The children

Picture in India

Child Participation

Early years

Primary school years




© UNICEF India
Living with aids is not so bleak as most people fear.

The first case of HIV/AIDS was reported in India in Tamil Nadu in 1986. Since then the virus has spread from the high-risk groups to the general population very fast.  Today, there are 5.7 million people living with HIV/AIDS in India.

Women and Children
Women and children are increasingly becoming vulnerable to HIV/AIDS. The new findings conclude that 38% of the infected persons in India are women. This indicates the increasing feminization of HIV/AIDS in India. This alarming trend is being observed closely as more HIV positive mothers will unknowingly pass the virus on to their children.

India has an estimated 220,000 children infected by HIV/AIDS. It is estimated that 55,000 to 60,000 children are born every year to mothers who are HIV positive.  Without treatment, these newborns stand an estimated 30% chance of becoming infected during the mother’s pregnancy, labor or through breastfeeding after six months.  There is effective treatment available, but this is not reaching all women and children who need it. 

Young People
Over 35% of AIDS cases reported are below 25 years of age and 50% of new infections are between 15 and 24 years old. The current HIV/AIDS programmes are reaching only 15% of young people and 17% of high-risk groups such as sex workers, men who have sex with men and injecting drug users. Less than one quarter of young people have accurate information on how to protect themselves from HIV which, coupled with profound gender inequalities, make change in sexual attitudes and practices very difficult. It is estimated that there are 200 million young people in high prevalence and vulnerable districts who need access to information, skills and services to reduce their vulnerability to HIV infection.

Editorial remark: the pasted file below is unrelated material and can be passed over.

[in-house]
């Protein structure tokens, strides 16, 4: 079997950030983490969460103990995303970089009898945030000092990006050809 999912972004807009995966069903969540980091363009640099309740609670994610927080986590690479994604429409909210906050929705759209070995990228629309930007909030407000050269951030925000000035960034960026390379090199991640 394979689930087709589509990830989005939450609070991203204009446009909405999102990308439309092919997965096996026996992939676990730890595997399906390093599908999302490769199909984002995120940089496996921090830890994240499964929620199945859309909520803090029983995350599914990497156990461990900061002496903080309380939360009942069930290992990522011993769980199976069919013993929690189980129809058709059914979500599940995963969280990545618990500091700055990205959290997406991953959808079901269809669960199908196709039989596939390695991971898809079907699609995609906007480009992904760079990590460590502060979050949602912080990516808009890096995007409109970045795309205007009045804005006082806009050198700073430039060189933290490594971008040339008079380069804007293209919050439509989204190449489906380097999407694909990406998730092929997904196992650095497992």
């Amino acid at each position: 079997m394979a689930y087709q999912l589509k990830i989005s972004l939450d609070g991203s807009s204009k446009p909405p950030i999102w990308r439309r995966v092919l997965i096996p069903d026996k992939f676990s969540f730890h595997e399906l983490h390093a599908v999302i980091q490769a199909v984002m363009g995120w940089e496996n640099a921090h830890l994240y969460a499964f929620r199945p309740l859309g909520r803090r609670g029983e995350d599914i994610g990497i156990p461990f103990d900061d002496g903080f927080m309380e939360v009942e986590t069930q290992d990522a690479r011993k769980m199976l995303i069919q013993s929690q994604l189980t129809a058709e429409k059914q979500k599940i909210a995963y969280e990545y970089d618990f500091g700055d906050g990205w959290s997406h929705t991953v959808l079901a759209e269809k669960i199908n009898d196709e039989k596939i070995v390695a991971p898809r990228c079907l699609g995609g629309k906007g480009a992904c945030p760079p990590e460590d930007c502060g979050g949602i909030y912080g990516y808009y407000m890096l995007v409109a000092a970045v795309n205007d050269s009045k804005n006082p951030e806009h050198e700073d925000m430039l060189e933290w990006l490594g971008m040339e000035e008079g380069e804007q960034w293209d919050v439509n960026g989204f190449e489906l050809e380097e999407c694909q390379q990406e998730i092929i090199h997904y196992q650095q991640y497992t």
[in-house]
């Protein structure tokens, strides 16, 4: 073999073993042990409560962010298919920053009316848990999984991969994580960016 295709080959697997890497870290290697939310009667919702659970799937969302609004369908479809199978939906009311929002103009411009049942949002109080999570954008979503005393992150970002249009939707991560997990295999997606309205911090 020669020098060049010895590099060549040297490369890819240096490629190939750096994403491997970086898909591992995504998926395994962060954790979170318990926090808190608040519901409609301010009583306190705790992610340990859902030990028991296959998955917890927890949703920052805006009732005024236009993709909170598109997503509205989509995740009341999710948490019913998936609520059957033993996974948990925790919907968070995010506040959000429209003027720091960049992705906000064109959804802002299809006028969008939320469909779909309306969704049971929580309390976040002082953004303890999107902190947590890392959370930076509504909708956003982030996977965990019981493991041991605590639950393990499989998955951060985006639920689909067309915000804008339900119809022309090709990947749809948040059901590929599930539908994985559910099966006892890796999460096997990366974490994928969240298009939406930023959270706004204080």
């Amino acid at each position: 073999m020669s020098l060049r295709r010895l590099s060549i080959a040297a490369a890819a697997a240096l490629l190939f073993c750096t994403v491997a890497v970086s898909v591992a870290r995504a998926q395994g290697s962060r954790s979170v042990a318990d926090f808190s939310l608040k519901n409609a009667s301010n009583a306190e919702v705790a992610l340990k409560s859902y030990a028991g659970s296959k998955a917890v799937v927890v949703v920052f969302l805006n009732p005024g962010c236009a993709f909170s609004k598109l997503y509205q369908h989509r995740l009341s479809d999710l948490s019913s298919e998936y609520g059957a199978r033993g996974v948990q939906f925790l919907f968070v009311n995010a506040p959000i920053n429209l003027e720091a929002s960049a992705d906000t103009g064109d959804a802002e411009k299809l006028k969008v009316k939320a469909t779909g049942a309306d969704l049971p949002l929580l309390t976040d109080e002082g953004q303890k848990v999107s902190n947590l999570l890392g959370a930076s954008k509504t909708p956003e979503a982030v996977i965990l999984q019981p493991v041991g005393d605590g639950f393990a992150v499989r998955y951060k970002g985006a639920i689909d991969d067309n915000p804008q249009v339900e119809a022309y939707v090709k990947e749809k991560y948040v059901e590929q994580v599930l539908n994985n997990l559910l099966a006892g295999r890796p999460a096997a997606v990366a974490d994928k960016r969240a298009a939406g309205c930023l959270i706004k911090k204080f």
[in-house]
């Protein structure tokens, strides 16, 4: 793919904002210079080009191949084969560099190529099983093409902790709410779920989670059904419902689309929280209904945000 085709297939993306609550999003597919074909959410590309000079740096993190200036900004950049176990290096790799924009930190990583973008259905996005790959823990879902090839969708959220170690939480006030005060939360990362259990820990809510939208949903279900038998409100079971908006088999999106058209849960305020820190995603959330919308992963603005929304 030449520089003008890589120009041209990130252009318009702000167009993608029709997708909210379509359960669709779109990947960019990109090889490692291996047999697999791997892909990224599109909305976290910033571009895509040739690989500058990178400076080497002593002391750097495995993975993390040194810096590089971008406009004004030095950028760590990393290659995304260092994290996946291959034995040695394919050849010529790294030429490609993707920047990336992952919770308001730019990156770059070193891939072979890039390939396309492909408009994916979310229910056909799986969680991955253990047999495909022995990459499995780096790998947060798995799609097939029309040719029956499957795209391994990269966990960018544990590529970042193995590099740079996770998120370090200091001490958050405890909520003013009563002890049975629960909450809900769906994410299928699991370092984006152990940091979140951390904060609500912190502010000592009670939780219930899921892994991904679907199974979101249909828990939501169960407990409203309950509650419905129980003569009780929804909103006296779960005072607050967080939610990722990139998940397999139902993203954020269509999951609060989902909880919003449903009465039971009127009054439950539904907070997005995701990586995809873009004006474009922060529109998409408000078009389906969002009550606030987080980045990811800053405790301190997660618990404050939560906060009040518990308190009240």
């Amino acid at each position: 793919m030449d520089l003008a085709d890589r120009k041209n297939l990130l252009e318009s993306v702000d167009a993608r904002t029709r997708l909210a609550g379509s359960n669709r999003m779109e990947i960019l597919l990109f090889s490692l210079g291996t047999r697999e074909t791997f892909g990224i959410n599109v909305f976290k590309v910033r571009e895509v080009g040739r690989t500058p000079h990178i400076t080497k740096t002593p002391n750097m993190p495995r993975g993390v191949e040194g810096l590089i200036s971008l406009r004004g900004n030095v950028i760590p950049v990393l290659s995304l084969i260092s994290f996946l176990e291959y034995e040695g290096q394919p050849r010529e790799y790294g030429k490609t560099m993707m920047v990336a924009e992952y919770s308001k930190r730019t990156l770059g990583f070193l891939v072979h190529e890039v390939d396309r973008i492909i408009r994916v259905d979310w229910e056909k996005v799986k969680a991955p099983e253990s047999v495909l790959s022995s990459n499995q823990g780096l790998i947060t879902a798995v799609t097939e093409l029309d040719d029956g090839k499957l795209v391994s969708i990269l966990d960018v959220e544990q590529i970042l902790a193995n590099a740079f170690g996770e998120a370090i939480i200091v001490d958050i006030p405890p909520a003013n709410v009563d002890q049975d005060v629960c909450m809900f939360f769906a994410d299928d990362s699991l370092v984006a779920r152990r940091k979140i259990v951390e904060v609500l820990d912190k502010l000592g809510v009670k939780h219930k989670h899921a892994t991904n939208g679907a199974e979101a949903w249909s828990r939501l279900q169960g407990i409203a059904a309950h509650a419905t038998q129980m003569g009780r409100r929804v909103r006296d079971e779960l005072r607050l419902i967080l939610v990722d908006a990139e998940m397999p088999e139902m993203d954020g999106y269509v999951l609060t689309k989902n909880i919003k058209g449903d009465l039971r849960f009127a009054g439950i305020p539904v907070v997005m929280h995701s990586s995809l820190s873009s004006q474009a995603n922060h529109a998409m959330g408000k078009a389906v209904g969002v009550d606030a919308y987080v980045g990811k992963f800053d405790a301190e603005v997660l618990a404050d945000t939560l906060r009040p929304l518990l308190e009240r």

© UNICEF India
A simple anti-retroviral drug administered to the mother during labour and a spoonful of syrup to the baby soon after birth can prevent transmission of the AIDS virus to the newborn.

Primary prevention among young people is the greatest hope to change the course of the epidemic in India. As a result, the Adolescent Education Programme was conceived by UNICEF, NACO, Ministry of Education, UNESCO and UNFPA. The programme was implemented in all states across the country through the Department of Education (DoE) in collaboration with the State AIDS Control Societies (SACS). The curriculum includes growing up, HIV/AIDS, life skills and extra curricular activities. Already, 110,000 of the 150,000 high schools in India trained teachers and peer educators to pass on life skills and preventive messages.

On 1st December 2006, 25 best performing teachers were given national awards for imparting knowledge of HIV/AIDS amongst students.

UNICEF Areas of Work
As a part of the joint UN response to HIV/AIDS in India and within the context of National Aids Control Plan III, UNICEF collaborates with the Government of India and other partners in four key areas we call the 4 Ps:
1.Primary prevention
2.Prevention of parent-to-child transmission (PPTCT)
3.Paediatric HIV/AIDS
4.Protection, care and support for affected children

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Communication and Advocacy
Communications and advocacy on HIV/AIDS is essential to break the silence and contain the spread of the decease. To achieve this, UNICEF works on two levels:  (1) Promote HIV/AIDS awareness among young people and empower them to take action to fight against HIV/AIDS.  (2) Influence the policy-makers and key stakeholders at national, state and district levels to influence the policy, promote multi-sectoral response and increase government resources to fight against HIV/AIDS. 

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Govenment of India Action on HIV AIDS

  • Ensure safe blood transfusion

  • Scale up programmes for individuals and communities at high risk

  • Scale up prevention of parent-to-child transmission, care, support and treatment

  • For every child
Health, Education, Equality, Protection